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Anastasius Bibliothecarius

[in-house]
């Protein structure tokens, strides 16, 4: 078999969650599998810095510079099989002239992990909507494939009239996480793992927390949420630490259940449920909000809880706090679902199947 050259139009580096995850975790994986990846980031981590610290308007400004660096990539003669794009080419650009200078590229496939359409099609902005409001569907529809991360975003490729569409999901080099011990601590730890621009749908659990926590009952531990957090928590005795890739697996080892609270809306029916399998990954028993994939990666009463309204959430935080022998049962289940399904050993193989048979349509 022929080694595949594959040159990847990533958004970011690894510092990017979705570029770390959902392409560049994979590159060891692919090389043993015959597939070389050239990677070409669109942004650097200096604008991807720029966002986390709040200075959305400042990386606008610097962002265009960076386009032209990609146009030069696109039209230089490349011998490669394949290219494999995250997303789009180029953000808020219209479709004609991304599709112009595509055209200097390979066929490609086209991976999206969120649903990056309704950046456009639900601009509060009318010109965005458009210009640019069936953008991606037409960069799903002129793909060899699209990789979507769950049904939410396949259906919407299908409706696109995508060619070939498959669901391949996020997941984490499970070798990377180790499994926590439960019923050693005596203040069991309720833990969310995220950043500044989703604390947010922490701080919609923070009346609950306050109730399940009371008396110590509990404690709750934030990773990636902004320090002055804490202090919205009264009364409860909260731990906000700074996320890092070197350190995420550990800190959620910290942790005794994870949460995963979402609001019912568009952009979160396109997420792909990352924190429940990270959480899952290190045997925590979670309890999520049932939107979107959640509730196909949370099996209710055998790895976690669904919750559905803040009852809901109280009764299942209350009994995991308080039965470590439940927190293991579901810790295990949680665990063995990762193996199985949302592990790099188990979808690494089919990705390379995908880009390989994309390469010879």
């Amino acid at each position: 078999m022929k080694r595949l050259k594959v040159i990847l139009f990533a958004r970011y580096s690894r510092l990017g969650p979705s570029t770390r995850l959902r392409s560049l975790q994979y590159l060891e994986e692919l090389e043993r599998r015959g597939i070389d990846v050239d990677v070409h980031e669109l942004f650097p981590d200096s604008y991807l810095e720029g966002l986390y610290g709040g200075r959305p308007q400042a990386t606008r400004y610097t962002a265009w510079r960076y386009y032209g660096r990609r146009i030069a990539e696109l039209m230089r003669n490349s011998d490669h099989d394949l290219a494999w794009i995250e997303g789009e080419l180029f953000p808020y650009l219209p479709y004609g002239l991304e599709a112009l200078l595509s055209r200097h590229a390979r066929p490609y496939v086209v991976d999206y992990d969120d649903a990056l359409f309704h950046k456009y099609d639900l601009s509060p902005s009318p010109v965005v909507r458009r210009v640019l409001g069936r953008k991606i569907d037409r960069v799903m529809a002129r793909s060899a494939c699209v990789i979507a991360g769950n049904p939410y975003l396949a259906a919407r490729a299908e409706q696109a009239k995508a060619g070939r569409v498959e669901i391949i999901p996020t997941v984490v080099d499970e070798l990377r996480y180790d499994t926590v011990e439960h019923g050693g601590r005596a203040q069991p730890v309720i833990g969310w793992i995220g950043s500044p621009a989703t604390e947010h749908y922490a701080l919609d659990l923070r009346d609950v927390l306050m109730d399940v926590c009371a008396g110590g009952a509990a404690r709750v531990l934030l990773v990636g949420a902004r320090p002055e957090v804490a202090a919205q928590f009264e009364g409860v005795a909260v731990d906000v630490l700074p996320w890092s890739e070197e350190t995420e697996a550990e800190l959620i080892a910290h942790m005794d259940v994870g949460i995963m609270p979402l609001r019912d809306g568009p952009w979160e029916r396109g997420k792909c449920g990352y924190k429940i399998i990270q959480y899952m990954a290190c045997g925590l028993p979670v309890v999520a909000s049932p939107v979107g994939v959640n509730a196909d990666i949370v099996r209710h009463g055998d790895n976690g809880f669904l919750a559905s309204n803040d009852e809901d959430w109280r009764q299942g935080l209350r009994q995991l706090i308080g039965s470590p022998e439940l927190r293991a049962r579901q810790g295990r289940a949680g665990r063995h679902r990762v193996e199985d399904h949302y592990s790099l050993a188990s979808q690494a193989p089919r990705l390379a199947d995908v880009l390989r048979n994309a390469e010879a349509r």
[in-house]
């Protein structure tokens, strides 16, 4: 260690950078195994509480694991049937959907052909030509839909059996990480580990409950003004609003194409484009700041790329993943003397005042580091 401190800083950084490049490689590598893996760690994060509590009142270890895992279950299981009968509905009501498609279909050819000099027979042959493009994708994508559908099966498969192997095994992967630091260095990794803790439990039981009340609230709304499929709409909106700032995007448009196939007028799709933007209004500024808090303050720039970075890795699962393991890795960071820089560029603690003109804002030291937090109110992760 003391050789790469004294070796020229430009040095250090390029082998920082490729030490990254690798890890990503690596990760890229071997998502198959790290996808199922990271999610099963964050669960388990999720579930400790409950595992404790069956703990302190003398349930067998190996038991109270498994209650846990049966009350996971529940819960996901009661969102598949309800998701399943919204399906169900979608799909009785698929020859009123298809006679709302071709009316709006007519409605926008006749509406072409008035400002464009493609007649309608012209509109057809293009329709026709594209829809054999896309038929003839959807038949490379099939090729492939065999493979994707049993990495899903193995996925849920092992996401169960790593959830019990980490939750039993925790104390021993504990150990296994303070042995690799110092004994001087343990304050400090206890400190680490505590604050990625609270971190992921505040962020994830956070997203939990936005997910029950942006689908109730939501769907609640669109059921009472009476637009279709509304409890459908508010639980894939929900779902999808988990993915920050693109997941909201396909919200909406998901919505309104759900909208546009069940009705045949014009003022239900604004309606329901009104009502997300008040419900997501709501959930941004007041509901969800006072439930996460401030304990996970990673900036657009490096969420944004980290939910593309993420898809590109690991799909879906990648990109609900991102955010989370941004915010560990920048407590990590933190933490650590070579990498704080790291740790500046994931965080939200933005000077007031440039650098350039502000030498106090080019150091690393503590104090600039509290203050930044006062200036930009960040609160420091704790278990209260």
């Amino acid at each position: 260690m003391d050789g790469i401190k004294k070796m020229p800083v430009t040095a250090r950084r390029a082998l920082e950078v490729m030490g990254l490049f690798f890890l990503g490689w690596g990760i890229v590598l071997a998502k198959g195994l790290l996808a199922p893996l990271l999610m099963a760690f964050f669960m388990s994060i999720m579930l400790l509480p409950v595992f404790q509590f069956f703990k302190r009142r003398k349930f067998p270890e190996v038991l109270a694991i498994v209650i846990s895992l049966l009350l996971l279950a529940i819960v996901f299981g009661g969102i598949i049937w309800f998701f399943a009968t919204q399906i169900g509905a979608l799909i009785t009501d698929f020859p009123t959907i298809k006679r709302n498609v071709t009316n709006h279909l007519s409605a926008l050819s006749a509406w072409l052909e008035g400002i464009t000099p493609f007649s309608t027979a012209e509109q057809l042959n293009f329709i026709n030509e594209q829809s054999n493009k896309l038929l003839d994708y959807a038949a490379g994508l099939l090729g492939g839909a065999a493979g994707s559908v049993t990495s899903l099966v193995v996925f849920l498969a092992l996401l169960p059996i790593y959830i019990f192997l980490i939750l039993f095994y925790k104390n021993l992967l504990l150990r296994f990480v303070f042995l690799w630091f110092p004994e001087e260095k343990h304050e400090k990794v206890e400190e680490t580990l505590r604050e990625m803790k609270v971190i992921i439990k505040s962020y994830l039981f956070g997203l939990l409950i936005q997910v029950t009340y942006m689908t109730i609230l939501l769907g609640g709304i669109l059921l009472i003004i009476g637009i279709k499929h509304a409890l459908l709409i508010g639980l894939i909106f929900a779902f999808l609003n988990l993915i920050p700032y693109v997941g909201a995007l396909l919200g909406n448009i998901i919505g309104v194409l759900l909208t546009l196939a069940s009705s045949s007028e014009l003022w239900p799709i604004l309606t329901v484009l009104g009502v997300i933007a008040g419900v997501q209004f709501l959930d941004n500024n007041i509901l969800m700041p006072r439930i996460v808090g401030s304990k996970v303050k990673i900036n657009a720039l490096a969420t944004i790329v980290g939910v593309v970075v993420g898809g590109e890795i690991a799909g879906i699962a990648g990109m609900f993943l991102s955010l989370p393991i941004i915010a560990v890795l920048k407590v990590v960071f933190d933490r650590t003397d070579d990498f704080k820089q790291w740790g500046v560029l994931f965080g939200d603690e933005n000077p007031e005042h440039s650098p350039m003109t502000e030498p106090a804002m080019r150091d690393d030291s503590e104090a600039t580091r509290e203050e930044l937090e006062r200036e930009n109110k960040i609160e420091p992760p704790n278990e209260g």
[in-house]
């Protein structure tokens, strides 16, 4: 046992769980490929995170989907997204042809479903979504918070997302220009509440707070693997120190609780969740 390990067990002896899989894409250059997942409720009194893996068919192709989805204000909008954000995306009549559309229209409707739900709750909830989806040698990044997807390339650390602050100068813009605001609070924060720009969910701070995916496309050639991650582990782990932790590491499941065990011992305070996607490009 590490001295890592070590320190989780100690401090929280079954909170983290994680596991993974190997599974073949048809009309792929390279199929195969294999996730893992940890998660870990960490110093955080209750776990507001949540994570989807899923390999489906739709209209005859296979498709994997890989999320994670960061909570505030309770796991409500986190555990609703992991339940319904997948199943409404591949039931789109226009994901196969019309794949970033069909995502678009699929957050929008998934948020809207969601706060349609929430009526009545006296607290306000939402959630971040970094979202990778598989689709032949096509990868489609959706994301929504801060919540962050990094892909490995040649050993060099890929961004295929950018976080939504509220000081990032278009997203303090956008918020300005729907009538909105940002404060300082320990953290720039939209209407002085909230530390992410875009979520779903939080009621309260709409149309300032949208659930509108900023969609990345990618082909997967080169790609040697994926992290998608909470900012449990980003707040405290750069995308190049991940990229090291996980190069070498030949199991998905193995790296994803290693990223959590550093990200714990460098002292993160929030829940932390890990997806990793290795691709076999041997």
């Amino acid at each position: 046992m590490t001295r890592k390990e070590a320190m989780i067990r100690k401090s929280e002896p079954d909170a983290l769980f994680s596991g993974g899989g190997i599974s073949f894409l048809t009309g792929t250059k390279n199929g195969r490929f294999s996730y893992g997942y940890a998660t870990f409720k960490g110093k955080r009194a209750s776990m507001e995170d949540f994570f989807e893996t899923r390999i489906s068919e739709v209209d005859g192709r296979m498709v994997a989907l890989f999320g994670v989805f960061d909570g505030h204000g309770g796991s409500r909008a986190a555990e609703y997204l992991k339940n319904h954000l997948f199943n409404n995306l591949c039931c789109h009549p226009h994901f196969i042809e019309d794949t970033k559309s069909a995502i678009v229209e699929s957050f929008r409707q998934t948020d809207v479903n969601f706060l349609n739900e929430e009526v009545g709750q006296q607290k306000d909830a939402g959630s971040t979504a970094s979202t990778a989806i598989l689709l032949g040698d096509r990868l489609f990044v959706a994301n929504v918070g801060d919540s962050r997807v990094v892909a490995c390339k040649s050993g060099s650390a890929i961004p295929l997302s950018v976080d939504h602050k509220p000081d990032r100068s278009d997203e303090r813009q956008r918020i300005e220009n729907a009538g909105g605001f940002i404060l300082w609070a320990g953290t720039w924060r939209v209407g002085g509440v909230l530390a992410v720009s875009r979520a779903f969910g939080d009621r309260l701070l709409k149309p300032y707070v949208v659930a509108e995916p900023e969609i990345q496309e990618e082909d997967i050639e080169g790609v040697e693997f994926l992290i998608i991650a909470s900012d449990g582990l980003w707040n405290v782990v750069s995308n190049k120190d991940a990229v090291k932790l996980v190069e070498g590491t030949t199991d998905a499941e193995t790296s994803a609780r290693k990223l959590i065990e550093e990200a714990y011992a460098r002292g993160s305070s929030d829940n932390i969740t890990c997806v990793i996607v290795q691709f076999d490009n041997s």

c.810-c.880. Antipope. Family connections and a knowledge of Greek learned from Greek monks resident in Italy helped his early promotion to cardinal- priest by about 847. Unexplained events led to his excommunication (850), anathematization, and deposition (853). In 855 Benedict III was elected pope, but a rival group chose Anastasius, who captured the Lateran Palace and Benedict himself. The imperial legate mediated in favor of Benedict, who forgave Anastasius, and henceforward the latter remained a loyal and influential official. Abbot of Santa Maria, Trastevere (858-67), he then became papal librarian (hence “Bibliothecarius”). In 868 a cousin murdered Pope Adrian II's daughter and her mother; this was a temporary setback to Anastasius's fortunes, but by 869 he was back in papal favor and acting unsuccessfully as Louis II's negotiator in Constantinople for a marriage between his daughter Ermengard and the Eastern emperor Basil I's son. In Constantinople Anastasius successfully championed the papal claims of supremacy at the Eighth Ecumenical Council (Fourth Council of Constantinople, 869-70) which upheld Nicholas I's deposition of the Byzantine Patriarch Photius* and condemned his heretical teachings. Later Anastasius translated into Latin the Acts of this council and of the Seventh Council at Nicea (787). He also wrote a number of saints' lives, the Chronographia Tripartita (derived from Byzantine chronicles), and translated many Greek religious works.